Igor Cornelsen Explains the Brazilian Banking System to the World

Igor Cornelsen is a Brazilian banker who was left completely confused as to how the Brazilian banks were doing well at the end of 2014. When the economy does poorly, the banks usually do poorly as well. Learn more about Igor Cornelsen:  http://igorcornelsen.yolasite.com/ and https://igorcornelsen.wordpress.com/

However, when the economy in Brazil went south at the end of 2014, the banks actually continued to do surprisingly well. who was left scratching his head at the anomaly of Brazil’s banks at the end of 2014.

The top two private banks that included Itau Unibanco and Banco Bradesco saw shares rise by 1/3 during the year of 2014 despite the government’s economic turmoil. Itau’s 3rd quarter net jumped 36% in just 3 months. Bradesco’s rose 28% in that same time frame!

So how did these banks weather this storm? Simple: they are some of the most qualified borrowers who are the most worthy of credit. This streamlines the costs and provides banks with a sense of security to looking ahead to the future. These people with less desirable credit are the ones who will not get the loans that these banks can get.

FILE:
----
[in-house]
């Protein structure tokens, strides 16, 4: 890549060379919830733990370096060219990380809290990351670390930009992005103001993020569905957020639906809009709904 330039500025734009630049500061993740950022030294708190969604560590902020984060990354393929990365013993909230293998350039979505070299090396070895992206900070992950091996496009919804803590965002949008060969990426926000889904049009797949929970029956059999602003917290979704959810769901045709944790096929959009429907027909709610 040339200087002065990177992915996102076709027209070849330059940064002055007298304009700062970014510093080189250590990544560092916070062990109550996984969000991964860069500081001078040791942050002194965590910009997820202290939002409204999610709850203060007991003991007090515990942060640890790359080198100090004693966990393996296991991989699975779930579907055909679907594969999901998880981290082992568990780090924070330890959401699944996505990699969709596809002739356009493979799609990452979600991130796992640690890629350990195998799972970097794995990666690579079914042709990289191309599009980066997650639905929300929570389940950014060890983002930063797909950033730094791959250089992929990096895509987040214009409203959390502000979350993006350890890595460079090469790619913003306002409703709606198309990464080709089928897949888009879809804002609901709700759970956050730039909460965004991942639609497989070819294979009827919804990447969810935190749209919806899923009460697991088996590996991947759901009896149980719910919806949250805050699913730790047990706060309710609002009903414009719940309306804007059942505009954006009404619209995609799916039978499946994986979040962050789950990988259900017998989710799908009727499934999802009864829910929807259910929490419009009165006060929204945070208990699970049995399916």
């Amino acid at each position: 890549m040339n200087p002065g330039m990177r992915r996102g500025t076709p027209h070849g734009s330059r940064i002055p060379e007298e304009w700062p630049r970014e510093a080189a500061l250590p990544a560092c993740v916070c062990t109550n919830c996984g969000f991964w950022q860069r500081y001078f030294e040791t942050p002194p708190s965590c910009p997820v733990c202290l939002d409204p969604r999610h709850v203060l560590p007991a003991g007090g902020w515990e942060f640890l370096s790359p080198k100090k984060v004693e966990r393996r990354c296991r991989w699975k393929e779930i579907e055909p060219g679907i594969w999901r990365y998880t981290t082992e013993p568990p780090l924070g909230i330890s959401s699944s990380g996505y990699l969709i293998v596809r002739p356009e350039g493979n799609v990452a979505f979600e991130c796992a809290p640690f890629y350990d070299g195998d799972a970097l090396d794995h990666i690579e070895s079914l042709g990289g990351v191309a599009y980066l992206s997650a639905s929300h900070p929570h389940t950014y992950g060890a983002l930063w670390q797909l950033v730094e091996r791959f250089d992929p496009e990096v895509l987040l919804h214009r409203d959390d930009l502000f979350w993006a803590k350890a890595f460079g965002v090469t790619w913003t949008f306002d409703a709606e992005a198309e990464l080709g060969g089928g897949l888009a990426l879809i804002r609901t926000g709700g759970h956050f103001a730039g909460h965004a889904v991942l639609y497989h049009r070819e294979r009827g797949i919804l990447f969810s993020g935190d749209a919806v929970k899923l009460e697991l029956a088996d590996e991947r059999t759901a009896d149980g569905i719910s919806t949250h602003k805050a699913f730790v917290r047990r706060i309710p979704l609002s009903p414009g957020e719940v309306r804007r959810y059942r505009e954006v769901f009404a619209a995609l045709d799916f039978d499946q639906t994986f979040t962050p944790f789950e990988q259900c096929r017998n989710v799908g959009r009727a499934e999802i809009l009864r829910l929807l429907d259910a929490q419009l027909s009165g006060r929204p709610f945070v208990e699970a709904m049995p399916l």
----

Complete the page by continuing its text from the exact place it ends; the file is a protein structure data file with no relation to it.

However, despite how fascinating this is, Igor Cornelsen says that starting 2015 there are more investors from around the world backing the banking in Brazil after the success they had in 2014. Cornelsen finds this interesting as he feels that these investors must understand the “bare-bones” basics that will help the banking system succeed.

However, Igor Cornelsen has some simple tips to understand the banking system in Brazil before anyone tries to invest in these banks.

These tips include the understanding that there are only about 10 major players in the entire banking system in Brazil, but adding one or two fresh faces to that entire equation could cause the tides to turn on the banks that have been successful to date.

China is the largest trade partner Brazil has, so if the Chinese economy has a downturn it could affect the Brazilian economy as well. Brazil has for a long time had overvalued currency, so if they were to devalue their currency they will end up hurting their banking business.